Whitby, Our Favourite Seaside Town.

13th January 2017

When January rolls around, the Christmas decorations come down and there aren’t any festivities distracting us from the fact it’s freezing outside, it can all feel slightly deflating. This feelings led us to pick up a ‘Yorkshire Life’ magazine this January, to find some fun things to do this year!

Inside there’s a huge feature about Whitby; our favourite sea side town near us, which led to our realisation that we look some great photos which were never shared on our blog, taken September 2016.

You might have heard of Whitby for a number of reasons; it’s famous for it’s Jet, fishing, Dracula, Captain Cook, Whitby Abbey.. and of course- fish & chips!

Our William Morris Golden Lily bag was perfect for a day at the sea side; carrying our shoes as we walked on the beach, a flask of hot tea for when it got just that bit chilly, and the umbrella we carried around all day- just incase!

Bram Stoker went to Whitby late July 1890. As the business manager of Henry Irving, Stoker had just been around Scotland on a theatrical tour, before having some time in Whitby alone, before his wife and child arrived. Writing his third novel, his story was set in Austria- the central character being named Count Wampyr. Gothic literature of the time, as you may well know, was set in foreign lands which feature grand castles, convents and caves. The setting of Whitby then, made for a perfect setting at home; Jet stone has long been associated with Whitby, and has a huge tie to mourning jewellery, the abbey ruins at the top of a cliff and bats swooping over the eerie cliffs, surrounded by a wild landscape made it a huge inspiration to Stoker.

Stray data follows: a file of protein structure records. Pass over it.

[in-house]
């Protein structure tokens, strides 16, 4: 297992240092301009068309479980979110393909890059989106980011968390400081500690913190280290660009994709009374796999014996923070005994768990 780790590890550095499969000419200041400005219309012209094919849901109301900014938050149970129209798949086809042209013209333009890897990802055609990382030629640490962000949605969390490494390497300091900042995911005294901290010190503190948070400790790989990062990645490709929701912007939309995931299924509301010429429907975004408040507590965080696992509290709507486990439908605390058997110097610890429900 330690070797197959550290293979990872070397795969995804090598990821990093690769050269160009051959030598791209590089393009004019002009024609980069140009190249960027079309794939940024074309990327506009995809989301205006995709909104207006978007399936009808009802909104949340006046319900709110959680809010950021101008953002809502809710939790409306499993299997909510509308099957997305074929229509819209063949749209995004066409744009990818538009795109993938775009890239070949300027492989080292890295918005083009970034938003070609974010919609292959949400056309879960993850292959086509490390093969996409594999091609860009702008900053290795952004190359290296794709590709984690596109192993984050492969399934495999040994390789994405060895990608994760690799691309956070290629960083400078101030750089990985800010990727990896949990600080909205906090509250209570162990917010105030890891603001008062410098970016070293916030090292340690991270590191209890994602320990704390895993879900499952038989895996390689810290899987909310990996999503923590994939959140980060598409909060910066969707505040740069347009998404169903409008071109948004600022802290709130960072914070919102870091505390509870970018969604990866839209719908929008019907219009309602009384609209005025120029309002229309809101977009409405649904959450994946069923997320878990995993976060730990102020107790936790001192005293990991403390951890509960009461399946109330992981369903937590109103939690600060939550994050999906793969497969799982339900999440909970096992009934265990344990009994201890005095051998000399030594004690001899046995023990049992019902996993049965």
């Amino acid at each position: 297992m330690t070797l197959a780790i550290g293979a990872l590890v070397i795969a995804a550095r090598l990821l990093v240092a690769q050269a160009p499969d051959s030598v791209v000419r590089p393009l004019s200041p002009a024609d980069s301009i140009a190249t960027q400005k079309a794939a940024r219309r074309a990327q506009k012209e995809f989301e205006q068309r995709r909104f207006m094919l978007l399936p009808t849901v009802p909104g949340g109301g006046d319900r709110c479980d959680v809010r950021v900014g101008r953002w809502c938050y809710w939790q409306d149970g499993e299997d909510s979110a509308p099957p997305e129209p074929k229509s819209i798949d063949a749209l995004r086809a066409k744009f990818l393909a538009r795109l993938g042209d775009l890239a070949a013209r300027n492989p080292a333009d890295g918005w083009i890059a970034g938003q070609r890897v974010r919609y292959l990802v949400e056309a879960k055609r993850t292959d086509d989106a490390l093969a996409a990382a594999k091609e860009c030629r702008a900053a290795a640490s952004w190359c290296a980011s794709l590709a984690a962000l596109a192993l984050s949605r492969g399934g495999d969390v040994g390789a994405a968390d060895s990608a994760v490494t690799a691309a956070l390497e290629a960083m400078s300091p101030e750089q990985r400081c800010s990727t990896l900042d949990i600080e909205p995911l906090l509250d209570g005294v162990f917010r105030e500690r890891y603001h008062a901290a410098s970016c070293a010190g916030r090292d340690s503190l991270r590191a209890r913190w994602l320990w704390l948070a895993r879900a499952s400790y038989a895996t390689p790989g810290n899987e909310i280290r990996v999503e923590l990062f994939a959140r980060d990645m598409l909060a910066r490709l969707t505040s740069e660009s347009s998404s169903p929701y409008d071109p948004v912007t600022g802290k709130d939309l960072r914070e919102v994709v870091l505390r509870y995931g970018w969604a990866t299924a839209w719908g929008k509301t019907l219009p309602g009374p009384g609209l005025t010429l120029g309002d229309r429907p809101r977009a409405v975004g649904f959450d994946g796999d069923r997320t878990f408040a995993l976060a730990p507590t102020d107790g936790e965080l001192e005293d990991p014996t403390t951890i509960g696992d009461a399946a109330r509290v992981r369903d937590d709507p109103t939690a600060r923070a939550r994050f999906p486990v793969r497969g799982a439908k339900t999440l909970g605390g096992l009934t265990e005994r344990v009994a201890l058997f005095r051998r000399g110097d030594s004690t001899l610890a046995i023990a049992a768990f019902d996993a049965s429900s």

The Abbey ruins stand proudly upon a cliff. The Abbey was once a great Benedictine monastery, found in the 11th Century. Below this, at the top of 199 steps on the East Cliff, you can find the ancient parish church of St Mary; which when visiting, Stoker would have visited on his exploration of Whitby. Many graves here are sea weathered, some are empty; which the seaside town have to mark the deaths of those lost to sea whilst on voyages. One of these graves was the inspiration for Dracula’s first victim- ‘Swales,’ as Stoker used some of the descriptions and names on the graves for his literature. The name ‘Dracula’ came from a book published in 1820, which was about William Wilkinson, which gave a translation of ‘Dracula’ which in the Wallachian language means ‘Devil.’

According to ‘English Heritage,’ “Although Stoker was to spend six more years on his novel before it was published, researching the landscapes and customs of Transylvania, the name of his villain and some of the novel’s most dramatic scenes were inspired by his holiday in Whitby. The innocent tourists, the picturesque harbour, the abbey ruins, the windswept churchyard and the salty tales he heard from Whitby seafarers all became ingredients in the novel.”


Captain James Cook is also a well known figure in Whitby; born around 30 miles from Whitby in Marton. He was an adventurer, a navigator in the Royal Navy, he’s best remembered as an explorer and famous for reaching the south-east cost of the Australian continent on 19th April 1770. In doing so, he became the first recorded European to have encountered the Australian Eastern coastline.

Whitby for many, whilst being a place full of history and remains to be a town full of gothic architecture, is a place full of happy memories of trips to the seaside as children. For this reason, we love it; days on the beach, then spooky ghost stories with the abbey as a setting. We also love the fish and chips here; frequently winning awards. With Botham’s of Whitby there too, it’d be rude to not call in for an afternoon tea!

Looking at the highlights for 2017 in the magazine, it’s easy to choose multiple reasons to visit Whitby this year, which is no longer just a place to visit in summer! From Steampunk weekends to the Whitby Regatta there’s something for everyone! Let’s not forget Whitby’s famous Goth weekends which occur twice per year, which has become one of the most popular weekends of it’s kind in Europe. Even if you’re not dressing for the occasion; it’s a fun event to see everyone’s outfits and see the see the events that are happening throughout the town- especially for the Halloween weekend which with the spooky setting and Dracula’s on every corner; is probably not for the easily scared!

We’d agree with the Yorkshire Life magazine, “Whitby has always been, and always will be one of England’s most loved seaside towns.”